- Author: Patrick Reuman
Book online «A Place So Wicked Patrick Reuman (children's ebooks free online TXT) 📖». Author Patrick Reuman
A Place So Wicked
No part of this publication may be reproduced, stored in a retrieval system or transmitted in any way by any means, electronic, mechanical, photocopy, recording or otherwise without the prior permission of the author except as provided by USA copyright law.
This novel is a work of fiction. Names, descriptions, entities, and incidents included in the story are products of the author’s imagination. Any resemblance to actual persons, events, and entities is entirely coincidental.
Cover design by Christian Bentulan
All rights reserved. Copyright © 2021 Patrick Reuman
All rights reserved.
Up ahead stood a sign, strung up over the center of the highway by a metal arch, white letters reading against a green background: Black Falls, New York one mile. Toby let out a deep sigh of relief, feeling the pain in his buttocks pulse with the hours of sitting they had done in the car.
He didn’t understand why they had to move so far away to begin with. His dad had received tons of job offers closer to home, some close enough even that they may not have needed to move at all. Yet there they were, in the middle of nowhere New York, five hours into driving, and nearly three hundred fifty miles away from all the friends it took him years of awkwardness to acquire.
Toby wasn’t tall, he wasn’t strong, he wasn’t handsome, and he definitely wasn’t cool. But after years of blending in and working to find his place in the puzzle, he had finally found a small group of friends to be a part of. And it only took him until the tenth grade.
Then POOF. It was all gone.
Something happened to his dad at work, something that he refused to be specific about, which forced him to look for a new job. As a top software engineer, the search didn’t take long. He had offers from all across the state, even some in other states. They poured in like his father was the last software engineer on earth.
But he picked this one, at some company Toby had never even heard of, and he liked to think of himself as mildly above-average in terms of tech-knowhow. He recalled his dad bursting in through the door one night, calling everyone into the living room together, and announcing the newly acquired job like he had just won the lottery. They would be moving to Black Falls, a town that took him at least ten minutes to search for on the map before he finally gave in and used an internet map instead, which almost seemed to have troubles of its own locating the tiny dot. The town’s title on the map was in such small letters, dwarfed by many of the other towns in the area, signifying the minute size of Black Falls.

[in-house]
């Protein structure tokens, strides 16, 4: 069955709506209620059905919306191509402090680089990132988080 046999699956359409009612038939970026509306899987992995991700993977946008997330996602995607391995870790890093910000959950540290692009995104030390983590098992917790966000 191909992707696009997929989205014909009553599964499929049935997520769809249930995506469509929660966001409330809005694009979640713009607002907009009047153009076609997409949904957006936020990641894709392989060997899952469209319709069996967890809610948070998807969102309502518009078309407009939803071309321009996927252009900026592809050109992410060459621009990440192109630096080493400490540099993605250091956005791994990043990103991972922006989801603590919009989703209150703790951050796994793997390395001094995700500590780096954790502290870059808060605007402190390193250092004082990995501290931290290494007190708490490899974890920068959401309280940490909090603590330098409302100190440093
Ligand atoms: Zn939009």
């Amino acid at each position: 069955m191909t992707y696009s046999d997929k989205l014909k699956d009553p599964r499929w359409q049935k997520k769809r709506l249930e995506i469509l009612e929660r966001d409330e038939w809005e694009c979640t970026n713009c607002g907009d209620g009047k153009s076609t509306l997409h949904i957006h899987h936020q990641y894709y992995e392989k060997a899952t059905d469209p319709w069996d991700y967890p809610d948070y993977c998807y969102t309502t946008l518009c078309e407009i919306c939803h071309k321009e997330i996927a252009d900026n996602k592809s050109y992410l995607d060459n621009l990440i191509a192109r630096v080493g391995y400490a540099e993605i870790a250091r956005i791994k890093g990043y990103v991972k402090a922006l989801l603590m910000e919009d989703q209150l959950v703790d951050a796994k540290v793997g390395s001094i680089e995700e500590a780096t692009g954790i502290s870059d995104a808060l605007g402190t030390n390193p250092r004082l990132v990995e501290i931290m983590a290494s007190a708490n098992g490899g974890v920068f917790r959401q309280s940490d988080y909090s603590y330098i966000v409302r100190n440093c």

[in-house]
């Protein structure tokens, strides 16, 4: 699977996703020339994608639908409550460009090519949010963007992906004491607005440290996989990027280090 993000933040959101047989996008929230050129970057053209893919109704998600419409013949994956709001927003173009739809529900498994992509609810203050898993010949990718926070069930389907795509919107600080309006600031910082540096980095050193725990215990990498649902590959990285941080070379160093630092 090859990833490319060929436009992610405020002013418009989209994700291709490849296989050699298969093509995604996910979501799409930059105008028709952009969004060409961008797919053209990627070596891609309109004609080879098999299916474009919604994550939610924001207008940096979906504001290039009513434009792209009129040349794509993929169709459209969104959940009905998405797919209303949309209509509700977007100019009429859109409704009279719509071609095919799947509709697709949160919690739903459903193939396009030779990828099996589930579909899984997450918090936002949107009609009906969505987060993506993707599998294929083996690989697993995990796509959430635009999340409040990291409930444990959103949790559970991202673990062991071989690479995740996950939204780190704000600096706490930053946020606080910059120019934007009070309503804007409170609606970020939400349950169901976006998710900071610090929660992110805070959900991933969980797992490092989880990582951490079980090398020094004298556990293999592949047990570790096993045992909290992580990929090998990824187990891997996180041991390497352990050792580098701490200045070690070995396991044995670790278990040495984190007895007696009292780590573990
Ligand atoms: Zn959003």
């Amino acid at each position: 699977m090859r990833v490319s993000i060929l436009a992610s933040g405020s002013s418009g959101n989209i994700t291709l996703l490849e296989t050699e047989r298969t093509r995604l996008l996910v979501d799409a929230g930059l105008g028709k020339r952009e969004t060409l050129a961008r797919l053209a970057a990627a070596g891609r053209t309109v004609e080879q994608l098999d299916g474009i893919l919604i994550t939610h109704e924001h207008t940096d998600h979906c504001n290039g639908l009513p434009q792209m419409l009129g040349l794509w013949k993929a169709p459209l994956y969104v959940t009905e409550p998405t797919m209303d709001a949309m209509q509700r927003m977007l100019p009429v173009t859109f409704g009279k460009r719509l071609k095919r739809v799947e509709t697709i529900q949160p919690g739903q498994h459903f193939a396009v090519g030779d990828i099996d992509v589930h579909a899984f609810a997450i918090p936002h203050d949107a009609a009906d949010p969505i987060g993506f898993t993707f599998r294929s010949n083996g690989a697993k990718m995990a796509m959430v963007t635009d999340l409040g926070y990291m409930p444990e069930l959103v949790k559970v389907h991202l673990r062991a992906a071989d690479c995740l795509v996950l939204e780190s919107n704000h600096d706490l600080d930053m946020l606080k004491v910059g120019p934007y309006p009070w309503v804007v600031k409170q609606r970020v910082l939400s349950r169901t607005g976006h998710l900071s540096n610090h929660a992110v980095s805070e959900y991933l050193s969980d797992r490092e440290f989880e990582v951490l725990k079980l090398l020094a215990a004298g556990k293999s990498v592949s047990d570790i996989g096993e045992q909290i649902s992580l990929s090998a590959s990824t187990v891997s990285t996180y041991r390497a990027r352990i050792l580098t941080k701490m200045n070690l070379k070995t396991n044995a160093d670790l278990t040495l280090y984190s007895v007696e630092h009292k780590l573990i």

And Black Falls? What kind of dumb name was that? Toby wondered if whoever gave the town that name had simply thought it was a cool name or if there were actually Black Falls somewhere in the area. He doubted it.
His father noticed Toby’s sigh and offered a smile through the rear-view mirror. “You’re gonna love this place,” he said.
“Am I?” Toby replied.
His dad nodded. “Yep. It’s beautiful up here. Quiet. Pretty small school.”
Toby had already looked the school part up. The entire high school consisted of 534 students, about one-third of what his old school had. This was not good news in Toby’s opinion. Fewer students meant it would be harder to blend in. Fewer students meant their showing up would be noticed. They would be the new kids in town.
For his siblings, Trevor and Paisley, who were twins and thirteen years old, that probably wouldn’t make much of a difference. Whatever genes they had acquired had skipped over him completely. Both of them were popular back home. Both, as weird as it sounded, looked good, way better than him. They had no problems. Unlike Toby and his freckles and glasses. His father used to joke that Toby must have been the child of the milkman. To Toby, that reality didn’t seem all that unlikely.
“Did you know that Black Falls was actually rated in USA Today as one of the quickest up-and-coming towns in New York? Its local economy trumps pretty much every other surrounding city,” his dad said. “I looked it up.”
Toby rolled his eyes. “Nice.”
“And, not to brag, but we got one of the biggest houses there. I practically robbed the property owners. They didn’t seem to care too much, though.”
“I call dibs on whatever bedroom I want,” Trevor said.
Paisley started to interject, but their dad cut her off. “I’ll decide who gets what room. We’re not going to fight about stupid things.”
Trevor groaned. “Easy for you to say when you’ll give yourself the biggest room.”
Their mother turned in her seat, looking back at them crammed in the backseat of the car. “You can decide who gets the biggest bedroom when you pay for the house.”
They turned off the highway and glided toward a stoplight. His dad wasn’t wrong. The place was beautiful. He couldn’t quite put his finger on exactly what it was about it that made it this way. The greens: the grass, the leaves in the trees, all of it looked greener somehow, the sky bluer. Everything was just…more.
After they rounded the corner, the town itself came into view quite quickly. A whole crowd of people stood just to the left, out in front of a large church. The building had three tall pillars with crosses at the upper point of each. They were all waving and smiling at them, a mix of older people and younger with a few children scattered here and there. They were all smiling and waving as they came to a stop at a stop sign. His dad rolled the